Approximately 90% of the carbon dioxide produced is from the SMR process. At present, the production of ammonia is responsible for around 2% of the world’s carbon emissions.

  • Green ammonia is made using renewable energy and carbon free production methods.

    For example, when renewable energy is used to make hydrogen through a process called water electrolysis, and the hydrogen and nitrogen are fed into the Haber Bosch process, powered by renewable electricity.

    In the Haber Bosch process, the hydrogen and nitrogen are reacted together at high temperatures and pressures to produce green ammonia, NH3.

  • Green ammonia has the potential to offer a number of solutions in the transition to a net-zero carbon emission future. These include:

    • Energy storage - ammonia is easily stored in bulk as a liquid or refrigerated in large refrigeration tanks, and transported around the world in pipes, road tankers and ships.
    • Zero-carbon fuel - ammonia can be burnt as an engine fuel or used in a fuel-cells to produce electricity.
    • Clean hydrogen carrier – because ammonia is composed of one part nitrogen and three parts hydrogen, and is easier to store and transport than hydrogen gas, it has the potential to be a ‘carrier’ for hydrogen markets around the world. The hydrogen can then be ‘cracked’ from ammonia through a process called thermal decomposition as required.
  • As global economies look to decarbonise their energy systems, transportation, and heavy industries such as mining and steel production, green hydrogen is in growing demand as an alternative carbon free fuel.

    Ammonia’s chemical composition – one part nitrogen and three parts hydrogen – makes it an ideal ‘carrier’ in the transportation of green hydrogen across the world in liquid form. The green hydrogen can be ‘cracked’ or separated through a process called thermal decomposition, and used as a carbon free fuel as required.

  • Ammonia is easily stored in bulk as a liquid at modest pressures (10 to 15 bar) or refrigerated to -33°C in large refrigerated tanks and transported around the world by pipes, road tankers and ships.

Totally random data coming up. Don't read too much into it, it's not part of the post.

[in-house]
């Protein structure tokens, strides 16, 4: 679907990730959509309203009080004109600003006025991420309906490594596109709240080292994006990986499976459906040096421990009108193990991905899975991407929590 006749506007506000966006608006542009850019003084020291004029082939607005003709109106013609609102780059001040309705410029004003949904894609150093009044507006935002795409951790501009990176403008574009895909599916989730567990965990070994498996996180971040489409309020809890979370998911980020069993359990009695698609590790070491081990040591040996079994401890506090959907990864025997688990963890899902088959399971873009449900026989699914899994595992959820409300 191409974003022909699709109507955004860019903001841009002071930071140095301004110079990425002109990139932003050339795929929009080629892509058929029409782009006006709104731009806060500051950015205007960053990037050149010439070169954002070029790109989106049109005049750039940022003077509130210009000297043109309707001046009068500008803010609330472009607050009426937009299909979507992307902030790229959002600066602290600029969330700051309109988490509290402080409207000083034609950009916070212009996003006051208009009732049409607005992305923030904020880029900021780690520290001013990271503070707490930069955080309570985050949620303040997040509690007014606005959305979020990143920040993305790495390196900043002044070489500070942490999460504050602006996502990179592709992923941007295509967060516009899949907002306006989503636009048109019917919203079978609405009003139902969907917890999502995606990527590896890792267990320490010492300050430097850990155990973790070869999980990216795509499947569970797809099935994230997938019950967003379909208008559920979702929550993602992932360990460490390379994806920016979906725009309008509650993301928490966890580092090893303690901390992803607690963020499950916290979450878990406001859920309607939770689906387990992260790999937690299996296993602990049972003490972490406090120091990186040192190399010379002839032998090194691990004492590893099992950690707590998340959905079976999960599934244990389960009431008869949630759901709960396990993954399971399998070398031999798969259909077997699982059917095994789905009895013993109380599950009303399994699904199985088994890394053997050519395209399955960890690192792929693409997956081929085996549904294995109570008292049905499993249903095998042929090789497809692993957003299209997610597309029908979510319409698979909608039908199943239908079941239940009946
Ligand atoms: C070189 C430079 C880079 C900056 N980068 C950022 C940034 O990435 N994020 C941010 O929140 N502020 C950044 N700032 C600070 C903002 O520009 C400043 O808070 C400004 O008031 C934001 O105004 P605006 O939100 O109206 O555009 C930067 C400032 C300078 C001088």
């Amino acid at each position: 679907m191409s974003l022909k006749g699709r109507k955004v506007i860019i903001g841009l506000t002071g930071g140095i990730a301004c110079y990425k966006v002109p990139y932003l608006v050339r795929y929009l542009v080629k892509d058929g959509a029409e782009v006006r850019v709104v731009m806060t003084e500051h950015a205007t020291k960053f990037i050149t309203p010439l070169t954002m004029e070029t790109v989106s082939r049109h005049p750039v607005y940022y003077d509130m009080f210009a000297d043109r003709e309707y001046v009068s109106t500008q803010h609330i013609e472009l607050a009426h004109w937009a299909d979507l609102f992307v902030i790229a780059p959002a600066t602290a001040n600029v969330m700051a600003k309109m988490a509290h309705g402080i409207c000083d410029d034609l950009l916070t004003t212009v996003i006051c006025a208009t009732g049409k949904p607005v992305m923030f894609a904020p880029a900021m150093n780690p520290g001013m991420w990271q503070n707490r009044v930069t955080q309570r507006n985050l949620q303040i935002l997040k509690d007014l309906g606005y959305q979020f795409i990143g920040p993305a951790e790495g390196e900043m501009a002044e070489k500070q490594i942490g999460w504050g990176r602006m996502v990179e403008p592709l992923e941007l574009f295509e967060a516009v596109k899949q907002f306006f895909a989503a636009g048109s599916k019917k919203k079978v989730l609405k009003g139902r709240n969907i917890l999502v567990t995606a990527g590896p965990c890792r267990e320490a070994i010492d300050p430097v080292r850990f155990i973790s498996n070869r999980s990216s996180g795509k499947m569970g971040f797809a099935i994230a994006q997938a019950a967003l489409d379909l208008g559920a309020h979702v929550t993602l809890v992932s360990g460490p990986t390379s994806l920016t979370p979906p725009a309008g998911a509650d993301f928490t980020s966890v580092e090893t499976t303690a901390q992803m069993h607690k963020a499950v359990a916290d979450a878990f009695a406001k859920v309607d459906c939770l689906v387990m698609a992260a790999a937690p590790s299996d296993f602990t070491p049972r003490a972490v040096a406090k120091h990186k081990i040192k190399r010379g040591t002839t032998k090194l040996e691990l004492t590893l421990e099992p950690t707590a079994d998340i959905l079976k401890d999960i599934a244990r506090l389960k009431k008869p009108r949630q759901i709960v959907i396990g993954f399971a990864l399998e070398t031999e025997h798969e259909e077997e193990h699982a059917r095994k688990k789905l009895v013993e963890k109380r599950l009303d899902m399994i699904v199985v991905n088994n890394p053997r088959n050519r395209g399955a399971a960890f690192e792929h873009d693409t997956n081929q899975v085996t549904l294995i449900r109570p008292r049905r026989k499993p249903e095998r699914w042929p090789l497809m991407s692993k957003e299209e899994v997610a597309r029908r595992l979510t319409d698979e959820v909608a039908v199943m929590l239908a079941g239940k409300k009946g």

In Australia, the safe storage and handling of ammonia falls under both federal and state government regulations including the Model Work Health and Safety Regulations and the Work Health Safety Act.

    Ammonia is considered a toxic substance in Australia and the regulations surrounding its storage and transport are tightly monitored and adhered to at both a state and federal level.

    These regulations and acts require facilities with more than 440,925 lbs (200 tonnes) of ammonia conduct a Safety Case to identify and mitigate the risks of operating a Major Hazard Facility.

  • Ammonia stored and handled correctly poses little to no risk.

    However, if ammonia is handled incorrectly in can be dangerous as its vapours are reactive and corrosive.

    If inhaled ammonia can burn and damage the respiratory system. Similarly, swallowing liquid ammonia causes burning and damage to the digestive system, and any contact with the skin or dermis can cause burns.

    A release of liquid ammonia into the atmosphere results in the formation of an aerosol (a ‘cloud’ or ‘mist’ of fine particles with the moisture contained in the atmosphere). The vapour cloud is typically denser than the atmosphere, and tends to travel along the ground which can pose hazards to workers and persons in the vicinity of the liquid release location.

    Ammonia can pose a risk of explosion if the concentration of the ammonia vapour cloud is within the flammable regime (~15% to 28%).